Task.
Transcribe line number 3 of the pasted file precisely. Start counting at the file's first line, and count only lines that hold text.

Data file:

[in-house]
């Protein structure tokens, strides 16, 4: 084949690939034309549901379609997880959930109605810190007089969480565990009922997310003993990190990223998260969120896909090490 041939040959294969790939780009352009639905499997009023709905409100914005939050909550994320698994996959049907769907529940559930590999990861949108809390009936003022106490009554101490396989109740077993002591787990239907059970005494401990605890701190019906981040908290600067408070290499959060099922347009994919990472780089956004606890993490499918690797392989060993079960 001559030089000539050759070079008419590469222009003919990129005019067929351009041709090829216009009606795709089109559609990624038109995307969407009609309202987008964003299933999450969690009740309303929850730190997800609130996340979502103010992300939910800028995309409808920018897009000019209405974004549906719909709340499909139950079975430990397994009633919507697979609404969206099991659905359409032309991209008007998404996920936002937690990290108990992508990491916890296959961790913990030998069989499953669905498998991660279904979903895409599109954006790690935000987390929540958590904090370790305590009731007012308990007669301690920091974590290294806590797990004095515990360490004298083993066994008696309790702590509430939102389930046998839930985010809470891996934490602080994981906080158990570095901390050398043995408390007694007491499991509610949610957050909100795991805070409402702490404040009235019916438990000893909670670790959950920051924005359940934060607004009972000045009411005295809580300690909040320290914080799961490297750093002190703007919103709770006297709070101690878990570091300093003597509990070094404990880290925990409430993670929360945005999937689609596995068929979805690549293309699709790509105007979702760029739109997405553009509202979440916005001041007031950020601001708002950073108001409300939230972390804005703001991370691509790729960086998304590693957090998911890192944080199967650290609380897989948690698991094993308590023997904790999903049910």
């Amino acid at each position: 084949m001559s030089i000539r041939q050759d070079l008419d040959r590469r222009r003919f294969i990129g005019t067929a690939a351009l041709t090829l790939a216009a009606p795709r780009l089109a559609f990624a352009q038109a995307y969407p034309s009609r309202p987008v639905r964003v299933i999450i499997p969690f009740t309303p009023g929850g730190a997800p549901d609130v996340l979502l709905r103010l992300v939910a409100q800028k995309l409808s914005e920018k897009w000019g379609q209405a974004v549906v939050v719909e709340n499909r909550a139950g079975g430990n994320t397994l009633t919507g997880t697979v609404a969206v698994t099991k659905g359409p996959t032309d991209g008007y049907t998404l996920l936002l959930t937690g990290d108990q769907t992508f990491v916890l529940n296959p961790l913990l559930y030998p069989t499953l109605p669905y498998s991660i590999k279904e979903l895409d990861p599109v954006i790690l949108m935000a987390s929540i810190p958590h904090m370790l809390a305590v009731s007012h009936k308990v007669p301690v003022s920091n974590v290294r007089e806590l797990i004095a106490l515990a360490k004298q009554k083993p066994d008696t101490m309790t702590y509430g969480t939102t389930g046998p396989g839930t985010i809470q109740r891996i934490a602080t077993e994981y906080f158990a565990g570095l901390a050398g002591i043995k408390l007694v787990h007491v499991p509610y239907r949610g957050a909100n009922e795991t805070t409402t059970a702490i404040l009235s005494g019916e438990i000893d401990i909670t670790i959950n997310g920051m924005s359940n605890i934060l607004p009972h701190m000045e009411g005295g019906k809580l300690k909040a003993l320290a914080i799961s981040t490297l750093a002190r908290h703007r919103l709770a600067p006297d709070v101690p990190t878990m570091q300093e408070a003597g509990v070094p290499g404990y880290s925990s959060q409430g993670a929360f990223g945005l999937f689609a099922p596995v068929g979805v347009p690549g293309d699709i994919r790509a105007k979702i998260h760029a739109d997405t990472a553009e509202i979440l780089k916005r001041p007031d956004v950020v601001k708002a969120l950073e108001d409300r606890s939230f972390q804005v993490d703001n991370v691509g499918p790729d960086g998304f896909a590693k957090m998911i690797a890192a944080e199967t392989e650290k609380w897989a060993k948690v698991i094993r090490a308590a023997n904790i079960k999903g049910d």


């Amino acid at each position: 084949m001559s030089i000539r041939q050759d070079l008419d040959r590469r222009r003919f294969i990129g005019t067929a690939a351009l041709t090829l790939a216009a009606p795709r780009l089109a559609f990624a352009q038109a995307y969407p034309s009609r309202p987008v639905r964003v299933i999450i499997p969690f009740t309303p009023g929850g730190a997800p549901d609130v996340l979502l709905r103010l992300v939910a409100q800028k995309l409808s914005e920018k897009w000019g379609q209405a974004v549906v939050v719909e709340n499909r909550a139950g079975g430990n994320t397994l009633t919507g997880t697979v609404a969206v698994t099991k659905g359409p996959t032309d991209g008007y049907t998404l996920l936002l959930t937690g990290d108990q769907t992508f990491v916890l529940n296959p961790l913990l559930y030998p069989t499953l109605p669905y498998s991660i590999k279904e979903l895409d990861p599109v954006i790690l949108m935000a987390s929540i810190p958590h904090m370790l809390a305590v009731s007012h009936k308990v007669p301690v003022s920091n974590v290294r007089e806590l797990i004095a106490l515990a360490k004298q009554k083993p066994d008696t101490m309790t702590y509430g969480t939102t389930g046998p396989g839930t985010i809470q109740r891996i934490a602080t077993e994981y906080f158990a565990g570095l901390a050398g002591i043995k408390l007694v787990h007491v499991p509610y239907r949610g957050a909100n009922e795991t805070t409402t059970a702490i404040l009235s005494g019916e438990i000893d401990i909670t670790i959950n997310g920051m924005s359940n605890i934060l607004p009972h701190m000045e009411g005295g019906k809580l300690k909040a003993l320290a914080i799961s981040t490297l750093a002190r908290h703007r919103l709770a600067p006297d709070v101690p990190t878990m570091q300093e408070a003597g509990v070094p290499g404990y880290s925990s959060q409430g993670a929360f990223g945005l999937f689609a099922p596995v068929g979805v347009p690549g293309d699709i994919r790509a105007k979702i998260h760029a739109d997405t990472a553009e509202i979440l780089k916005r001041p007031d956004v950020v601001k708002a969120l950073e108001d409300r606890s939230f972390q804005v993490d703001n991370v691509g499918p790729d960086g998304f896909a590693k957090m998911i690797a890192a944080e199967t392989e650290k609380w897989a060993k948690v698991i094993r090490a308590a023997n904790i079960k999903g049910d």